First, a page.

Focaccia Genovese Dough
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Focaccia Genovese Dough
  Bread    Italian  
Last updated 6/12/2012 1:28:48 AM. Recipe ID 64337. Report a problem with this recipe.
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    * 5 cups unbleached bread flour
    * 2 teaspoons salt or 4 teaspoons kosher salt
    * 2 teaspoons instant yeast
    * 21/8 cups cold water
    * 1/8 cup olive oil plus 2 tablespoons for the pan, divided


   1. In a 4-quart bowl (or the bowl of an electric mixer), combine flour, salt, yeast 
and water.
   2. With a large metal spoon, stir together until all the flour is absorbed. If you 
are mixing by hand, repeatedly dip one of your hands or the spoon in cold water and use 
it, much like a dough hook, to work the dough vigorously into a smooth mass while 
rotating the bowl in a circular motion with the other hand.
   3. When the dough sets up, wash and dry your hands and let the dough rest for 5 
minutes. Then add  cup olive oil and dip your hand or spoon again in water and 
continue to work the dough for another 5 minutes until it is smooth and stretchy. The 
dough should be very sticky, but it should also have some texture and structure. Even 
if mixed with the wet hands method, it should still pass the windowpane test. (Snip off 
a small piece of dough and gently stretch it until it forms a paper-thin, translucent 
   4. If the dough seems like a batter and does not have enough structure, work in some 
more flour.
   5. Transfer the dough to an oiled bowl, turn it to coat the dough with the oil, 
cover it with plastic wrap and refrigerate overnight. The next day, the dough should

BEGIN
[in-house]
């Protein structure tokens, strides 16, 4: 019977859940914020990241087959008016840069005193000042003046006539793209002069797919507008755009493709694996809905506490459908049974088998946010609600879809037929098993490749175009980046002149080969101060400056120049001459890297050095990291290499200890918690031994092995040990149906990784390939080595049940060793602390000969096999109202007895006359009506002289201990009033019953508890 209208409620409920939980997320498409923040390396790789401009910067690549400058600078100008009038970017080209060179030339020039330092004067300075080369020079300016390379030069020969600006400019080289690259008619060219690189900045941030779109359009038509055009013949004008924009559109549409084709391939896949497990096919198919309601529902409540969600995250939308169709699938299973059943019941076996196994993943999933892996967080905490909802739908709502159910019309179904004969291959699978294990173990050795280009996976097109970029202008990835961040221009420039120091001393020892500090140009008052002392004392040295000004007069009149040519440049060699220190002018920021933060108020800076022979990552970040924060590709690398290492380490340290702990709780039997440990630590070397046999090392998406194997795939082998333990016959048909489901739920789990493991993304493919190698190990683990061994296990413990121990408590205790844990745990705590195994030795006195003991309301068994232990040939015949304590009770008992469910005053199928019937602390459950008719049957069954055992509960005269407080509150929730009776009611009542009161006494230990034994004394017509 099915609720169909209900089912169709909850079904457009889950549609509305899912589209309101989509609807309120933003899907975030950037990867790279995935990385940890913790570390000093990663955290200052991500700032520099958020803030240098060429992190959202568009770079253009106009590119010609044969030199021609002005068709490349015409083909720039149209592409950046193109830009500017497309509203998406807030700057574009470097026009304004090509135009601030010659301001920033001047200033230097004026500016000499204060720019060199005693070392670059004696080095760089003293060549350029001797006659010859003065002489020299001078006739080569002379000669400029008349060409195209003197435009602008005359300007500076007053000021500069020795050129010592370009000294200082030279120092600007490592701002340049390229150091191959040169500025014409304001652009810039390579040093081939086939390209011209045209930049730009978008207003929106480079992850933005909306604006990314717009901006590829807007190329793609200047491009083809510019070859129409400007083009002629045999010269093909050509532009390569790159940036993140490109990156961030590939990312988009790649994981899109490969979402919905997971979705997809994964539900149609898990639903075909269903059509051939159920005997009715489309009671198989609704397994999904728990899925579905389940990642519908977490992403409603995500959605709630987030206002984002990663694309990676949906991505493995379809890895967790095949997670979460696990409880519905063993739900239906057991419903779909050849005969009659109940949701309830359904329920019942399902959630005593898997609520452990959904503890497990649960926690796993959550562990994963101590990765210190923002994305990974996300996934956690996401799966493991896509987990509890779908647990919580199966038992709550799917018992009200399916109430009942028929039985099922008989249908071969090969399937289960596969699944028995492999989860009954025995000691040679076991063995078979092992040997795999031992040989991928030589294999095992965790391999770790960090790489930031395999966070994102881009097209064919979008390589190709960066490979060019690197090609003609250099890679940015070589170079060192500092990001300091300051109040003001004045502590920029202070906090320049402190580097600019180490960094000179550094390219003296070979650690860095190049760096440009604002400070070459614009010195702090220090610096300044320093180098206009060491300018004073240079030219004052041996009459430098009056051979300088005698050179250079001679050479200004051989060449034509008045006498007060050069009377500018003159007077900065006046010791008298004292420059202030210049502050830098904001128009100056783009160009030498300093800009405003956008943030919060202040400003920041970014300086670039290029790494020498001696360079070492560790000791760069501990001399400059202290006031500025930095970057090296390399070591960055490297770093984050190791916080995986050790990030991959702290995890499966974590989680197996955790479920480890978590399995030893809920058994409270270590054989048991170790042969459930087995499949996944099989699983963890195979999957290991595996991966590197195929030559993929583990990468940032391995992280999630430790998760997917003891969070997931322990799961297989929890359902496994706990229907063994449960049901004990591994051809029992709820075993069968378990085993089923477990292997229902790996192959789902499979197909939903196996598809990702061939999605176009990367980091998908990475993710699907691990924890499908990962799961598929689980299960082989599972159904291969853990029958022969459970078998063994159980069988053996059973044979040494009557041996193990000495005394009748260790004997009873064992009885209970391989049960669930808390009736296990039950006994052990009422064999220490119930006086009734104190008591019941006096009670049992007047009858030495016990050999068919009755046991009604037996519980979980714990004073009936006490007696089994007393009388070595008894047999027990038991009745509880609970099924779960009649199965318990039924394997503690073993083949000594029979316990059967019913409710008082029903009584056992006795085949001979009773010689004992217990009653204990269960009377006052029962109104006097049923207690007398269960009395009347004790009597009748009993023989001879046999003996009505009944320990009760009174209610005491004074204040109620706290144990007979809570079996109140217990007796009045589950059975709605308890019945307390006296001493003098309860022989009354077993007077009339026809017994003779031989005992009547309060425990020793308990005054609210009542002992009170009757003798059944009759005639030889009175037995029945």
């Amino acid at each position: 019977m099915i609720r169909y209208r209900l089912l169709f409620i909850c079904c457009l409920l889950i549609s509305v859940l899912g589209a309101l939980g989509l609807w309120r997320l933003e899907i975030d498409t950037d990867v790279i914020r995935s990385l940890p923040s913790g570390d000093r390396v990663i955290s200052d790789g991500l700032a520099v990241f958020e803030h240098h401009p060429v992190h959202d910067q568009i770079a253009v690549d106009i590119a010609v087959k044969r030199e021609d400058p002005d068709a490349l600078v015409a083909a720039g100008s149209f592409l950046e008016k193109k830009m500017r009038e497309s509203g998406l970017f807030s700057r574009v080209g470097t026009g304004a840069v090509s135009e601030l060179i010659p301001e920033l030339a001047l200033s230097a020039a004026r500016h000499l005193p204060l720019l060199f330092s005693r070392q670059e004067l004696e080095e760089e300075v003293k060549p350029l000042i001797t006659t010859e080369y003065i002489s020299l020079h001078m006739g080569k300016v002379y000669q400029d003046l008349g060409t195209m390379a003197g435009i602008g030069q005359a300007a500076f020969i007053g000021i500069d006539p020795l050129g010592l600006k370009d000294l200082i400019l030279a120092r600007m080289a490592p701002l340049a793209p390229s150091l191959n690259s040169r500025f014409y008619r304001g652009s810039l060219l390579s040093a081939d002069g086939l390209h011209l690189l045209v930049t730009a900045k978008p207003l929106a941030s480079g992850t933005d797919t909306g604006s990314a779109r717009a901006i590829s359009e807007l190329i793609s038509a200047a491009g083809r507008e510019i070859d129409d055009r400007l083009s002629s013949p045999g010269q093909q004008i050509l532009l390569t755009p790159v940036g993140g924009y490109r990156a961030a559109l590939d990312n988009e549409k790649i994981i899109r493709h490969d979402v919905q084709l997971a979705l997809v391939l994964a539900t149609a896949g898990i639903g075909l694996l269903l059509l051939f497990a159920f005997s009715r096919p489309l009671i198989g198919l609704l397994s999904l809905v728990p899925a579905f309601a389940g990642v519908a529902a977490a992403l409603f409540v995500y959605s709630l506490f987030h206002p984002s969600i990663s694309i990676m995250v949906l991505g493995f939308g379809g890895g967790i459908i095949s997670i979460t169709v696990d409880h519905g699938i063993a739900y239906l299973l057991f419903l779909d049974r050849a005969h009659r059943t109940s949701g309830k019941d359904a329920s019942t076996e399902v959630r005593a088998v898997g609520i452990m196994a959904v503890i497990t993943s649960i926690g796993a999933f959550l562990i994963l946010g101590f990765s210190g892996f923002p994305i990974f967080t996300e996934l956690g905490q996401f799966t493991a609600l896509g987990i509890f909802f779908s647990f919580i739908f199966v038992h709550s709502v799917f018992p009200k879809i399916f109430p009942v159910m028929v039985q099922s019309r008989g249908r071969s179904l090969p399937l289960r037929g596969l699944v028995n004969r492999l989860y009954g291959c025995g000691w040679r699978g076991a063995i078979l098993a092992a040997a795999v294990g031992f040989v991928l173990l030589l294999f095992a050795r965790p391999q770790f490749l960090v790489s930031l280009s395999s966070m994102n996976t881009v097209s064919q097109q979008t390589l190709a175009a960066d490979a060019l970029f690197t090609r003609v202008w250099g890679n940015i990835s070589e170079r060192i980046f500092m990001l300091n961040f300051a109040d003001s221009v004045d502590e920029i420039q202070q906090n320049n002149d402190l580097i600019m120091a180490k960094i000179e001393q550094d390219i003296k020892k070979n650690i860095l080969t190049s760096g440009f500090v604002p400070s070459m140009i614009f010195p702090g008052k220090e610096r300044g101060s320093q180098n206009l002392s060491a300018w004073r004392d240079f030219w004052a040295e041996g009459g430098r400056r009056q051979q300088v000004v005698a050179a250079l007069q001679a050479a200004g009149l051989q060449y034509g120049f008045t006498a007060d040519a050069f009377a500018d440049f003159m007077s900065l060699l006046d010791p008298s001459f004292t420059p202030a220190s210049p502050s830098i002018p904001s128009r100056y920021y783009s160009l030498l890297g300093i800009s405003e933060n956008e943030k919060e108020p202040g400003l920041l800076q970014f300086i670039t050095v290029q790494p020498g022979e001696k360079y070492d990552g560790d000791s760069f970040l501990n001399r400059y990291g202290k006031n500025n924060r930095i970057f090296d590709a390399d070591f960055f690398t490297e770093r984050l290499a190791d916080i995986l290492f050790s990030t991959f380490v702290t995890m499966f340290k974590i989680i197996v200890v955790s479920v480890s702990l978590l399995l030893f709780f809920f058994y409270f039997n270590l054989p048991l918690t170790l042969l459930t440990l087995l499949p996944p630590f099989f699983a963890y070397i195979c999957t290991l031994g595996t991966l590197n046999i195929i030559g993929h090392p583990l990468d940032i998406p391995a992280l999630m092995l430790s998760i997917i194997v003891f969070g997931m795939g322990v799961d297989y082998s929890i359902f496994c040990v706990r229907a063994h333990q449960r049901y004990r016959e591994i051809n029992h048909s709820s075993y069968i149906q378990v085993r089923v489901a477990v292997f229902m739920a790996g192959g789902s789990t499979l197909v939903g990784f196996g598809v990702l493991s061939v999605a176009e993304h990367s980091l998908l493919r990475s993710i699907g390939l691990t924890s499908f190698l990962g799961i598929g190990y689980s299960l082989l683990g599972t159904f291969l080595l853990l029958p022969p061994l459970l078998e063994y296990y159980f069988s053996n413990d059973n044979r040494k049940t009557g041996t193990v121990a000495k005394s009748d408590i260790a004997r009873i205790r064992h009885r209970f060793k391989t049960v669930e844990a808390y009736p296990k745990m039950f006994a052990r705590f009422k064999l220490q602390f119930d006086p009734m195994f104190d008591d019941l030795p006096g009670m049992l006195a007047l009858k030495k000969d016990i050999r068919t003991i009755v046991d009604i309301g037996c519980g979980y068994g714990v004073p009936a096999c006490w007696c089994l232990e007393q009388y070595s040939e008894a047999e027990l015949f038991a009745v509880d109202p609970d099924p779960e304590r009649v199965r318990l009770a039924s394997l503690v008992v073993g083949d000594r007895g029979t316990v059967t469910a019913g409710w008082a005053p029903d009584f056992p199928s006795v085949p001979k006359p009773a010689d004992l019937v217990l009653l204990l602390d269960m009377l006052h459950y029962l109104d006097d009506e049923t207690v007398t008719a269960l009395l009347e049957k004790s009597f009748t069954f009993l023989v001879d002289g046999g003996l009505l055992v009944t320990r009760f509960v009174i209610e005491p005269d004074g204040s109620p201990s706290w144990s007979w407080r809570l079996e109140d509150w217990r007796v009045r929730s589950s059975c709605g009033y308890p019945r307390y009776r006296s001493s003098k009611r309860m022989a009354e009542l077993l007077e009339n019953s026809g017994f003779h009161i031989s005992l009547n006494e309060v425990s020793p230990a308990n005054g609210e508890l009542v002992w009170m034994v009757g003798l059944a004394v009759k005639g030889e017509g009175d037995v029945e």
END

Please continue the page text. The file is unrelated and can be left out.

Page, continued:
have nearly doubled in size. If not, allow it to sit at room temperature for about 2 
hours or until it doubles in size.
   6. Line a 12-by-17-inch sheet pan (technically called a "half sheet pan" as a 24-by-
17-inch or full sheet pan will only fit in a commercial oven) with either baking 
parchment or a silicon baking pad (Silpat).
   7. Drizzle about 2 tablespoons of olive oil on the parchment or pad and spread it 
over the surface. Using a plastic bowl scraper dipped in water, gently transfer the 
dough from the bowl to the pan, taking care to de-gas the dough as little as possible.
   8. Drizzle the remaining  cup olive oil on the surface of the dough.
   9. Using only your fingertips, press down on the dough, creating dimples and pockets 
all over the surface for the oil to fill. Do not press the dough outward toward the 
edges of the pan; instead simply press downward at only a slight angle toward the 
edges. When the dough fills the pan a little more than half full and springs back 
toward the center, stop pressing and let the dough relax at room temperature for about 
15 minutes.
  10. Repeat the dimpling process, beginning at the center and gradually working out 
toward the edges of the pan. This time the dough will nearly fill the pan. Again let 
the dough relax at room temperature for about 15 minutes.
  11. Repeat the dimpling. This time the dough should fill the pan. Let the dough rise 
for approximately 2 to 3 hours at room temperature or until it fills the pan.
  12. Your dough is now ready for topping and baking.

Tips, Notes, and Variations

    * Makes enough dough for 1 (12-by-17-inch) half sheet pan.
    * This bread spends more time in the pizza oven than most crusts, 30 to 40 minutes, 
so it requires special toppings that can take the heat:
          o Caramelized Sweet and Sour Onion Marmalade
          o paper thin slices of potatoes and onions, seasoned with rosemary
          o Marinara Sauce
          o Pesto Sauce
          o roasted peppers and olives
          o Genoa style: just sprinkle with salt

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Recipe ID 64337 (Nov 18, 2007)

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